The symptoms come suddenly and without warning. An arm doesn’t quite feel right. It just doesn’t want to obey. One side of the face droops. Speech is a bit slurred. And, inside the body, a potentially deadly chain reaction is occurring.
According to the American Heart Association, every 40 seconds, someone has a stroke in the U.S., which translates to nearly 800,000 people having a stroke each year and nearly 130,000 dying from them. This makes stroke is the No. 2 killer in the world.
While potentially lethal, stroke is largely preventable and treatable. In fact, 80 percent of strokes are preventable and mitigating the damage from a stroke is all about time. The faster you are treated, the more likely you are to recover without permanent disability. Most patients must be evaluated and treated within 3 to 4.5 hours of symptom onset as nearly 2 million brain cells die each minute a stroke goes untreated.
Clearly, time is brain. Knowing the risks and warning signs – and acting quickly – can mean the difference between survival and death.
What is a Stroke?
A stroke occurs when blood flow to an area of brain is cut off and brain cells are deprived of oxygen and begin to die. When brain cells die during a stroke, functions controlled by the affected area of the brain, such as memory and muscle control, are lost.
There are two types of strokes. lschemic strokes account for 80 percent of all strokes and result from a blockage or reduction of blood flow to brain tissue. More often than not, the source of the clot is unknown. Hemorrhagic strokes, the second type of stroke, occur if a blood vessel or aneurysm ruptures resulting in bleeding into the surrounding brain tissue.
What are the Symptoms of a Stroke?
The symptoms of a stroke depend on which part of the brain is affected. The most common are weakness or numbness of the face, arm or leg – especially on one side of the body – confusion, trouble speaking or understanding, vision impairment, difficulty in walking, dizziness, and loss of balance or coordination.
The hallmark of an ischemic stroke is the suddenness of its onset – the symptoms are at their worst initially and may improve with time. In contrast, symptoms due to a hemorrhagic stroke will often worsen with time. Sudden severe headache is typical of hemorrhagic stroke but is less common with ischemic stroke and seizures may accompany both ischemic and hemorrhagic strokes.
If you suspect that someone is having a stroke, note the time and act F.A.S.T. with this simple test:
- Face: Ask the person to smile. Does one side of the face droop?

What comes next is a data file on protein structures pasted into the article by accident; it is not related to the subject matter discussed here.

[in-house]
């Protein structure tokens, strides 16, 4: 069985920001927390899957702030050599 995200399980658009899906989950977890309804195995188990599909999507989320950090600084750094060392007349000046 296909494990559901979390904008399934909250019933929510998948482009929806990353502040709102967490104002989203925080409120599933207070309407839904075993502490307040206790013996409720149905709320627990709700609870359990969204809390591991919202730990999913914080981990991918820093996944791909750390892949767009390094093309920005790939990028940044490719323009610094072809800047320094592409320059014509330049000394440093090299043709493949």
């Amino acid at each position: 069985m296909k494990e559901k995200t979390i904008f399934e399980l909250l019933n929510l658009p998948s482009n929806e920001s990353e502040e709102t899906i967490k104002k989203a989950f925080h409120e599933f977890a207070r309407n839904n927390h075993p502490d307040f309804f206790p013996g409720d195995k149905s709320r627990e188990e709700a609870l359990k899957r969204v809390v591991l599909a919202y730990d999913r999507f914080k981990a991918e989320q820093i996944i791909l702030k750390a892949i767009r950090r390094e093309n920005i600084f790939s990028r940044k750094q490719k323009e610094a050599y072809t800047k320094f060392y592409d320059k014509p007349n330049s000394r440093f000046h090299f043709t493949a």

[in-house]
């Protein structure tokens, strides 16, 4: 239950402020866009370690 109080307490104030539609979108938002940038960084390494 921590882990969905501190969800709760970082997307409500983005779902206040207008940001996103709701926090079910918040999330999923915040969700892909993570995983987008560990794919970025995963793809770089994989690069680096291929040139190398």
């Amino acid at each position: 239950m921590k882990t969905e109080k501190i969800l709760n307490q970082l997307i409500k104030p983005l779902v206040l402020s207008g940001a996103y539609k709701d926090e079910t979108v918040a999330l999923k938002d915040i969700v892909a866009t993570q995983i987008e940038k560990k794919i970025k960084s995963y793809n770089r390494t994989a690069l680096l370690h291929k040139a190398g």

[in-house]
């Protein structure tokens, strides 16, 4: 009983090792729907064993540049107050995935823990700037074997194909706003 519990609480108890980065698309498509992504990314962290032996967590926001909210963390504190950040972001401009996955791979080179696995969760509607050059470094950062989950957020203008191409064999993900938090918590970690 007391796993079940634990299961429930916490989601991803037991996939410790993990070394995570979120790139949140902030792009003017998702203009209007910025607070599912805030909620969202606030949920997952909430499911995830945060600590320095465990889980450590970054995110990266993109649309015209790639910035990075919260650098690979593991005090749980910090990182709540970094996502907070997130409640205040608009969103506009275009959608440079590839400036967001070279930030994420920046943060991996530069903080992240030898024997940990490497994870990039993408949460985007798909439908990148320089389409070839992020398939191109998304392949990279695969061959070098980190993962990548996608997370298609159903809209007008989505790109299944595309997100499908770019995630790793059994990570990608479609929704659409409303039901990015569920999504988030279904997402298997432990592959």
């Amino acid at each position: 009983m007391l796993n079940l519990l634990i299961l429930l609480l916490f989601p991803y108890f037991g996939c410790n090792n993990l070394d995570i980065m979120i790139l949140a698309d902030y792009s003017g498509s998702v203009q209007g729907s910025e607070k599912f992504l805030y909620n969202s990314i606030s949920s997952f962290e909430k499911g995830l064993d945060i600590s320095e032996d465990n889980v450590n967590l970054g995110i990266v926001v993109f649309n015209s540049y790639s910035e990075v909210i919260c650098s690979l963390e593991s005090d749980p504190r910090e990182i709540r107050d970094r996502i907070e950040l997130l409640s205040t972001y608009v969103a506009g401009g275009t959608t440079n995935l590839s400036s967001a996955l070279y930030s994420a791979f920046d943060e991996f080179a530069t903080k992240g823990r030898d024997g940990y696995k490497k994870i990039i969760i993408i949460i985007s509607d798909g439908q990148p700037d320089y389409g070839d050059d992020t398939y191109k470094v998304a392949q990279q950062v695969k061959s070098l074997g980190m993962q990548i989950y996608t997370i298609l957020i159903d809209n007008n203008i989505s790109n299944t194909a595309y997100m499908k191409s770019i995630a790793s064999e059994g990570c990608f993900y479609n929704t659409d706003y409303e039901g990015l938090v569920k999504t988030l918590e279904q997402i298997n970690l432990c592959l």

- Arms: Ask the person to raise both arms. Does one arm drift downward?
- Speech: Ask the person to repeat a simple sentence. Are the words slurred? Can they repeat the sentence correctly?
- Time: If a person shows any of these symptoms, time is critical. Call 911 or go to the hospital immediately as brain cells are already dying.
Similarly, if you experience any of the above symptoms yourself, note the time and call 911 (or have someone call for you) right away.
What You Can Do to Prevent a Stroke
Living a healthy and balanced lifestyle is the first thing you can do to help reduce the risk of a stroke. Smoking doubles the risk for stroke as compared with non-smokers and observational studies suggest that quitting smoking diminishes that risk. Additionally, excessive alcohol use increases the risk for both ischemic and hemorrhagic stroke. Obesity is also linked to an increased risk for stroke in men although less clearly so in women. Hypertension has a clear association with increased risk for stroke, and blood pressure reduction will reduce this risk by 30 to 40 percent. Diabetes is another clear risk factor for ischemic stroke, and should be managed aggressively.
The effects stroke can have on its victims are devastating. Understanding how to reduce your risk for a stroke, and how to respond for yourself or a loved one in the event that one does occur, is of paramount importance and will empower you to combat this deadly disease. To learn more about stroke, visit www.sentara.com/stroke or watch this video: https://youtu.be/sOhV1P_m1Cg.
Alexander Grunsfeld, MD, is Chief of Neurology for Sentara Medical Group and Medical Director of Neurosciences for Sentara Healthcare.